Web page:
OPINION: Grand Inga, the dream that should be shelved


As the dust settles from the drama around the release of South Africa’s long-awaited updated electricity plan, the Integrated Resource Plan (IRP), let’s pause to kick up one more gust on one of the chosen energy choices.

Despite the fact that the main error in the wrong version being published was around the inclusion of 2,500MW of power from the Grand Inga Dam project and stated concerns about it not “materialising”, the white elephant “hydro” has quietly continued to loom over the whole plan. By contrast, much has been said around coal, nuclear, solar and wind in the energy mix.


Grand Inga Dam is a proposed hydroelectric dam on the Congo River at Inga Falls in the DRC.
The Inga contribution to the IRP was magically inserted into the 2018 version of the IRP, with the only explanation offered being honouring the signing of a treaty between the DRC and South Africa. The IRP press briefing and previous communications also continue to use the justification of not reneging on a treaty that South Africa is party to in purchasing electricity from the project.

“Clean, reliable and affordable” energy is what the Minister of Mines and Energy, Gwede Mantashe, emphasised in announcing the IRP. Least-cost options can be added to the top of that list of requirements for an energy choice to make it in to the plan. Yet Grand Inga meets with none of that reason and evidence-based muster.


Grand Inga, should it even go ahead, is expected to come on line by 2030. The project has been on the drawing board for more than a decade now, with the government of the DRC shifting goal posts and vacillating between a number of potential power purchasers. While all this drama and posturing has gone on for years, there is nothing concrete to show for it. No design, no agreed commitments, no social and environmental assessments, and no committed investors. Big dam projects are also notorious for cost and time overruns.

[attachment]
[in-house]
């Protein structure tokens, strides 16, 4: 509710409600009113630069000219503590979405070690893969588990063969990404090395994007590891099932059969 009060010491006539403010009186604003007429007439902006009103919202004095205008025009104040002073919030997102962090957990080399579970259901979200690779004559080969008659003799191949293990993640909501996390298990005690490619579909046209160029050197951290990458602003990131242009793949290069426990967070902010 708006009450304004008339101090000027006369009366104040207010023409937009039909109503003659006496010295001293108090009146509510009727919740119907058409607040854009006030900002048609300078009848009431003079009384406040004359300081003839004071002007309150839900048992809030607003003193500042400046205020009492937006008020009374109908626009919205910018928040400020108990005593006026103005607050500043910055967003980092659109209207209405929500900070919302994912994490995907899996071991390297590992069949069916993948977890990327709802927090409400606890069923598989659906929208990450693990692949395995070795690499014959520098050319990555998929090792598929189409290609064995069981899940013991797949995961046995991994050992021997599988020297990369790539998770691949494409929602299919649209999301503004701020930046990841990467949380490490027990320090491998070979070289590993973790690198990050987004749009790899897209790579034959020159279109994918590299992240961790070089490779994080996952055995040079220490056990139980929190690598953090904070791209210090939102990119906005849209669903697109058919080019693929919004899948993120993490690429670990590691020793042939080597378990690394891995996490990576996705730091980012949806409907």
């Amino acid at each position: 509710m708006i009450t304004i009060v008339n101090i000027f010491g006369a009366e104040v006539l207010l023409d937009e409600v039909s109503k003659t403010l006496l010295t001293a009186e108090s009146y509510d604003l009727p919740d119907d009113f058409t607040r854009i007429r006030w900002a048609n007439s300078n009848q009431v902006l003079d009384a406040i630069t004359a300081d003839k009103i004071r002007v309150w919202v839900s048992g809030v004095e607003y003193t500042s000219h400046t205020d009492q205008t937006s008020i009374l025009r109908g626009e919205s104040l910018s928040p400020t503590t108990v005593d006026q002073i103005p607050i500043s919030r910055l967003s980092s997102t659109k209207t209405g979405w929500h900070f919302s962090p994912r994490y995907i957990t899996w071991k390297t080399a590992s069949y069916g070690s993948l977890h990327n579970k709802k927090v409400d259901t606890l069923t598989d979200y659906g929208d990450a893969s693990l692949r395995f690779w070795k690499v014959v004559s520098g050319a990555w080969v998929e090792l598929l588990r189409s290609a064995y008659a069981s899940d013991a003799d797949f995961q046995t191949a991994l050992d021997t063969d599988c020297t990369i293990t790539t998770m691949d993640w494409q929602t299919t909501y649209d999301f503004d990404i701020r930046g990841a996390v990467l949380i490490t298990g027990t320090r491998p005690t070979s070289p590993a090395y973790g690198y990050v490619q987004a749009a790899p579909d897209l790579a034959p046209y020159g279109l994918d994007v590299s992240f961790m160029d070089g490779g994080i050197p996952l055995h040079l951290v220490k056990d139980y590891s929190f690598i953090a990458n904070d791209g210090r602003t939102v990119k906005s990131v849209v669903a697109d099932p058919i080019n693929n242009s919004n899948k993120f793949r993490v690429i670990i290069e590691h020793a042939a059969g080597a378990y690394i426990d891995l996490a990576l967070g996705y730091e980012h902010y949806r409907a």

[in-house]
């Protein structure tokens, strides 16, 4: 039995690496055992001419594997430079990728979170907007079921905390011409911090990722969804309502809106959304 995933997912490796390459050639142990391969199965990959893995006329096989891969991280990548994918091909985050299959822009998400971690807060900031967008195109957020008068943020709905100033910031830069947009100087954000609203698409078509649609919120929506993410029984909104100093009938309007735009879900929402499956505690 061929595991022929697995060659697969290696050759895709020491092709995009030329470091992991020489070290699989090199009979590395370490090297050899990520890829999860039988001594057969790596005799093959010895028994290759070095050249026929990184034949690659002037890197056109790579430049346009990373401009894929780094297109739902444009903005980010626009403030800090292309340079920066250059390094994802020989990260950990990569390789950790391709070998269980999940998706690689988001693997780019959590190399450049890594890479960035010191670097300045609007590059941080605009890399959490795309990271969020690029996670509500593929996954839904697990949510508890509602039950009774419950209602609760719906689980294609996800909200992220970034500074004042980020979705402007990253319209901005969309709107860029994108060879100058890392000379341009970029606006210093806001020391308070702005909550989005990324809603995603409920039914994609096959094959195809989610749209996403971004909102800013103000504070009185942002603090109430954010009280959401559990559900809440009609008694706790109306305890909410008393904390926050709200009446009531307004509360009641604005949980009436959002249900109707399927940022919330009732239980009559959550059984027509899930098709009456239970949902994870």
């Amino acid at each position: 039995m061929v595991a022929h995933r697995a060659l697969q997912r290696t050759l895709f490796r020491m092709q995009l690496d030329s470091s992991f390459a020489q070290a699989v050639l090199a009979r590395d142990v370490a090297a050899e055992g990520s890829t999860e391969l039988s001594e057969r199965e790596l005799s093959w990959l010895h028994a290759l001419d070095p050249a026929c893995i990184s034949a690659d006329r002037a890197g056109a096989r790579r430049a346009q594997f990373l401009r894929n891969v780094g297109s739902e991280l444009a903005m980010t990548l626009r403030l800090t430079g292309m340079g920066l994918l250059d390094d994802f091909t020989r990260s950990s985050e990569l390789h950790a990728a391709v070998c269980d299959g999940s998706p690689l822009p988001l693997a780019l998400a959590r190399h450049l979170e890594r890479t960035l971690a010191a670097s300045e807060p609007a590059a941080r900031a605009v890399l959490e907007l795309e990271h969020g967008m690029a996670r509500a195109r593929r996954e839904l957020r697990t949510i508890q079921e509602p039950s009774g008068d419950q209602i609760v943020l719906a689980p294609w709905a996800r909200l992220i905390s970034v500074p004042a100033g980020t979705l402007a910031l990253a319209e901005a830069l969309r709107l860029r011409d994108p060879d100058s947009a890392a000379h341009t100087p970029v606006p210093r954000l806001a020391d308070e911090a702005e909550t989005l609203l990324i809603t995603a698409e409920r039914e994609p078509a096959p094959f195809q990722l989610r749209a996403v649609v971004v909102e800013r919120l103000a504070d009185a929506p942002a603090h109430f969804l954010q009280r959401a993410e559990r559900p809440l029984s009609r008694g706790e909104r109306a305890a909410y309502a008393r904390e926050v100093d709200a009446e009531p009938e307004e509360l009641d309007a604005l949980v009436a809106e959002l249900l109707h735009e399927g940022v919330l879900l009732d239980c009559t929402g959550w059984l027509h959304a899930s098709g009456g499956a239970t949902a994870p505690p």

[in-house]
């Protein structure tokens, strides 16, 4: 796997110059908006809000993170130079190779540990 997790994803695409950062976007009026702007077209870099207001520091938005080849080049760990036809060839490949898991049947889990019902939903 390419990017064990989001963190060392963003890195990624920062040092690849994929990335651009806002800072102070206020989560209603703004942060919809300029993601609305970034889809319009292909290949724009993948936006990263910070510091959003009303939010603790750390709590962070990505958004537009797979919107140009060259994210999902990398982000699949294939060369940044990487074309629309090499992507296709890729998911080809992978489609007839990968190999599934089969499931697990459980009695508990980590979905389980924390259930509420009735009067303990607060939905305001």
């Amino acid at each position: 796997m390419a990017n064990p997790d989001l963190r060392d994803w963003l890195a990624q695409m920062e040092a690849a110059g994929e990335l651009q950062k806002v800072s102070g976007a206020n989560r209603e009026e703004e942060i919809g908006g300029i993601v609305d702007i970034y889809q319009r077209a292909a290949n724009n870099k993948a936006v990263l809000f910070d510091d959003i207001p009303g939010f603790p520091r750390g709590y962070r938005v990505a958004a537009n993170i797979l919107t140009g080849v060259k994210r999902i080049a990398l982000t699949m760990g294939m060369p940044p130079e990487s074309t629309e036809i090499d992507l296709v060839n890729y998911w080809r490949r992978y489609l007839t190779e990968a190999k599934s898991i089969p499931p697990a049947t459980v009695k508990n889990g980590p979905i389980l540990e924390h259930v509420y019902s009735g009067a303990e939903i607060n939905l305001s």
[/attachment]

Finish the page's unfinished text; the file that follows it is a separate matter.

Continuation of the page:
This hardly shows up as a quick solution to meet South Africa’s energy needs in a time of all too frequent power cuts. In fact, the stars would have to align, is how miraculous this would be.


Affordability and reliability are perhaps the biggest and most controversial of the issues plaguing Inga. As part of the agreement, South Africa has signed up to build the transmission lines which will run all the way from the DR Congo, across at least three countries, at a conservative cost of US$4 billion.

The government knows pretty well that a lot of ground work and negotiations have to be initiated before such a mammoth infrastructure project can take off, including with countries that will offer passage for the transmission lines.

If you add the costs of purchasing the electricity, and most likely South Africa kicking in some of the construction costs should we want to finish the build on time, costs to this country could spiral.
Moreover, it is unclear how the costs match up to other options such as solar and wind. We can hardly expect to rely on the ‘project developers’ estimates on such an important decision without any further explanation.

It seems that the Department of Energy is as poor at getting the right version of key policy documents out as they are at doing the work necessary to show why we make our energy choices. When the debt of Eskom consumes 9% of our GDP and our credit ratings sink ever lower, we can reasonably argue that all the government should be ever doing is their math! Quite frankly, on this basis Grand Inga is grandly mind-boggling expensive.


The South African government could do the nation a great favour by simply concentrating on increasing the proportion of solar and wind included in the energy mix, options that are realistic, truly clean and affordable. Options that can quickly come on line, especially at the time when we need electricity yesterday, should be prioritised.

Grand Inga hydro and any other energy sources that rely on construction of large infrastructure that will cost the consumer an arm and a leg, will only cause more blackouts and increase the national debt.

Trusha Reddy is with WoMin African Alliance and Rudo Sanayanga is Africa programme director at International Rivers.